Parkinson’s disease is a progressive nervous condition affecting over 60,000 people in the United States every year. This condition gradually leads to tremors and the loss of movement. While there’s no known cure for Parkinson’s disease, early intervention is essential for the management of symptoms. At Multiple Sclerosis and Neurology Institute, we have a Parkinson’s disease specialist in Austin who performs thorough evaluations to identify Parkinson’s disease at the earliest stage possible to curate a personalized treatment plan, helping you remain independent longer. Please schedule a consultation if you notice the early signs and symptoms of Parkinson’s disease.
Parkinson’s Disease FAQs
What is Parkinson’s disease?
Parkinson’s disease is a progressive nervous system disorder that leads to the gradual loss of movement. The symptoms might be barely perceptible at the initial stages. Perhaps your face may not show expressions, your hands might not swing while walking, or one of your hands may tremor slightly. But the symptoms gradually worsen, eventually leading to worsening movements and speech problems. While there’s no cure for Parkinson’s disease, early medical intervention can help you manage the symptoms and prevent them from worsening.
What are the symptoms of Parkinson’s disease?
The signs and symptoms of Parkinson’s disease are different for everyone. The earliest signs of Parkinson’s disease are barely perceptible and usually go unnoticed for extended periods. The symptoms usually start on one side of the body before progressing to both sides, but one side usually remains worse than the other. You must contact our Parkinson’s disease specialist in Austin if you notice any of the signs and symptoms of Parkinson’s disease.
The following are the most common signs and symptoms of Parkinson’s disease:
- Tremors or shaking of the hands or fingers
- You might rub your forefingers and thumbs back and forth
- Slowed movements and an inability to perform simple tasks
- Shorter steps while walking
- Difficulty while getting out of the chair
- Dragging the feet while walking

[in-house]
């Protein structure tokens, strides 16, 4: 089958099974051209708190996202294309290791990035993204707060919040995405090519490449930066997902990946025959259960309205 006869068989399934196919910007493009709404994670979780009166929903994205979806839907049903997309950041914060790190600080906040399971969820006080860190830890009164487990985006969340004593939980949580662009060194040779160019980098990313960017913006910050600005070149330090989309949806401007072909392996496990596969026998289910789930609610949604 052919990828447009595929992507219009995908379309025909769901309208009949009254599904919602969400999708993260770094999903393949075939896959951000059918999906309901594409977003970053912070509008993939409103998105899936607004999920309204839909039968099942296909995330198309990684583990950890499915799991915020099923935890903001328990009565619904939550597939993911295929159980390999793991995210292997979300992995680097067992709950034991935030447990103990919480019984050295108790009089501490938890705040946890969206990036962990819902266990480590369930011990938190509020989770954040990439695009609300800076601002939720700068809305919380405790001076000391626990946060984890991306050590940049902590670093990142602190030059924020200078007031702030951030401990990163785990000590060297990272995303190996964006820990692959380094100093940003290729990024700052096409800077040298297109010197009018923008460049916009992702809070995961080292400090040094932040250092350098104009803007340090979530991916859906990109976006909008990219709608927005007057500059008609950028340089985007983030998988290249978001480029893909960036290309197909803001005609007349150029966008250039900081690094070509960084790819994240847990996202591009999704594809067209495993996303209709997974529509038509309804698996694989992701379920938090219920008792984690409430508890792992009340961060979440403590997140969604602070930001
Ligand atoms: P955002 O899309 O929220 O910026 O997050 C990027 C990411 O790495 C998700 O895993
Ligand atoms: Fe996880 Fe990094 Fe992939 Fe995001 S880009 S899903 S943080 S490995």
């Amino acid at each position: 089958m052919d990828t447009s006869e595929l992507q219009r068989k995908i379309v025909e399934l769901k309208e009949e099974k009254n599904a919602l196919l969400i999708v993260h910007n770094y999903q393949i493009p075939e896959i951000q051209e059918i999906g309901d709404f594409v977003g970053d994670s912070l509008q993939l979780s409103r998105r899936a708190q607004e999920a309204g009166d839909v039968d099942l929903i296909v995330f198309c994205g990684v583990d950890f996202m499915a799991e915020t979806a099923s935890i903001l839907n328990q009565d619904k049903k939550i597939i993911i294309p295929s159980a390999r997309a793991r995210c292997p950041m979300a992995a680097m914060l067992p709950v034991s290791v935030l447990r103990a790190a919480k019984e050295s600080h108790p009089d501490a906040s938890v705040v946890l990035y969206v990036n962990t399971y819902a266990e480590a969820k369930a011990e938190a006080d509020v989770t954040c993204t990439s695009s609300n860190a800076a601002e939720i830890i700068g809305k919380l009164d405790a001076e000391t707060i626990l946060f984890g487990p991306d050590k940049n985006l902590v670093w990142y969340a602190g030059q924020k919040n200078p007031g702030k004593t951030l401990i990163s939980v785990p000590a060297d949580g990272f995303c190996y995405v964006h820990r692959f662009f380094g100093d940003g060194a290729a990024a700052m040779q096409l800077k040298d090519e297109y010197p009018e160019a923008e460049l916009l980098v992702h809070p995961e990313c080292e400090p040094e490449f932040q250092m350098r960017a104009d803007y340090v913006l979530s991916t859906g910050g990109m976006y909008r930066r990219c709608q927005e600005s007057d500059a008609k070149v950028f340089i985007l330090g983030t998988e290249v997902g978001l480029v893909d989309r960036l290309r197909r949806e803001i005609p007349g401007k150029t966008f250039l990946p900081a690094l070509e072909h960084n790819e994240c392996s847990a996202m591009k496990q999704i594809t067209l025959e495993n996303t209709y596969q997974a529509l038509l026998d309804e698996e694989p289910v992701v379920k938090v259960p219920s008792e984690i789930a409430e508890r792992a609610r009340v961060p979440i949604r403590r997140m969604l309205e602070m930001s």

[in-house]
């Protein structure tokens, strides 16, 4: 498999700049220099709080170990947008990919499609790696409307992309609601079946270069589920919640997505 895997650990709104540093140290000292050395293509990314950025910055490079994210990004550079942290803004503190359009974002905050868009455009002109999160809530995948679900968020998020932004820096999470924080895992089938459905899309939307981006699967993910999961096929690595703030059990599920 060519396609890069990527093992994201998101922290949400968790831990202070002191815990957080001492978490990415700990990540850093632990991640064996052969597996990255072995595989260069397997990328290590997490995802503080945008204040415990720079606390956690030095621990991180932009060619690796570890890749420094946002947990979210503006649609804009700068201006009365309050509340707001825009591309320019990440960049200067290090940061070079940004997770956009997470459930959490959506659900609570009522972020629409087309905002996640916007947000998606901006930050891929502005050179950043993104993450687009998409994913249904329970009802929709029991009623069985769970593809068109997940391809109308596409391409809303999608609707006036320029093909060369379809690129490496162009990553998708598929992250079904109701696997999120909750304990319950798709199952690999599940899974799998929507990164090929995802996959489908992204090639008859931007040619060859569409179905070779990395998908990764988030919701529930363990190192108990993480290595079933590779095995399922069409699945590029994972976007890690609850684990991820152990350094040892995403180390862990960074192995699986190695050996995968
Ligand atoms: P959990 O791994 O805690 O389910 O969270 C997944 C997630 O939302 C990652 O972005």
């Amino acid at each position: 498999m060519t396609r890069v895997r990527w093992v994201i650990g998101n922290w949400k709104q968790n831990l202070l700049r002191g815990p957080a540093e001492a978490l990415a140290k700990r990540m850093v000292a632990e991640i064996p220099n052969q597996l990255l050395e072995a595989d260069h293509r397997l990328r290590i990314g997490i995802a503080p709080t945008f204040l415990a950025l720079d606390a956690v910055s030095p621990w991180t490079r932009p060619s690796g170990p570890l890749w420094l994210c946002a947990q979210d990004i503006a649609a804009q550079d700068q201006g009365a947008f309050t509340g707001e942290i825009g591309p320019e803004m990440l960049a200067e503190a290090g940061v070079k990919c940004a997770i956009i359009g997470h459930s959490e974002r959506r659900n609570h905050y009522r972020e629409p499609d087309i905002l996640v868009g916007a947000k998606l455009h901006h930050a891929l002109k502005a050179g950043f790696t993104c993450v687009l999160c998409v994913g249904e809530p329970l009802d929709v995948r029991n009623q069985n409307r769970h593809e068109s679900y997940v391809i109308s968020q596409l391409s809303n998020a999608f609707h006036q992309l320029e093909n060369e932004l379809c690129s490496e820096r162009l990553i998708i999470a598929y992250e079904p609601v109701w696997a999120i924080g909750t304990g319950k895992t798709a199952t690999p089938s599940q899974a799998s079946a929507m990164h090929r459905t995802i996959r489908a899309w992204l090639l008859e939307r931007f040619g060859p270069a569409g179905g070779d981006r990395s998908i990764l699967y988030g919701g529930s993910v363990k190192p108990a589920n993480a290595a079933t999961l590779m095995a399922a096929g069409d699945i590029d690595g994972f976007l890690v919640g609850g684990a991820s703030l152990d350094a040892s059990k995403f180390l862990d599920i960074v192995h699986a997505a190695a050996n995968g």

- Muscle stiffness in different parts of the body
- Limited range of motion
- Stooped posture
- Imbalance problems
- Loss of automatic movements, such as smiling and blinking
- Slurring or hesitant speech
- Monotone speech patterns
- Changes in handwriting
What causes Parkinson’s disease?
Parkinson’s disease occurs when the neurons in the brain break down and die. In a healthy individual, the neurons produce a neurotransmitter called dopamine, which facilitates optimal communications between the brain and the body. When the neurons die, the dopamine level in your body also decreases, leading to the loss of movement and other functions. The specific root cause of Parkinson’s disease is still unknown, but researchers believe genetic factors and environmental triggers contribute to an increased risk.
How is Parkinson’s
The Multiple Sclerosis and Neurology Institute is led by highly-skilled Parkinson’s disease specialists in Austin who perform a wide range of diagnostic tests and evaluations to determine if you have this disease. The medical provider will discuss your symptoms, review your medical history, and perform numerous imaging tests and neurological tests to identify the actual root cause of your symptoms.
What are the treatments
for Parkinson’s disease?
There’s no cure for Parkinson’s disease, but our medical providers will curate a personalized treatment plan to manage your symptoms and prevent the condition from worsening. Your treatment plan may include medications to increase dopamine levels, physical exercises, deep brain stimulation (DBS), and other therapies. Please schedule a consultation if you’re experiencing the signs and symptoms of Parkinson’s disease.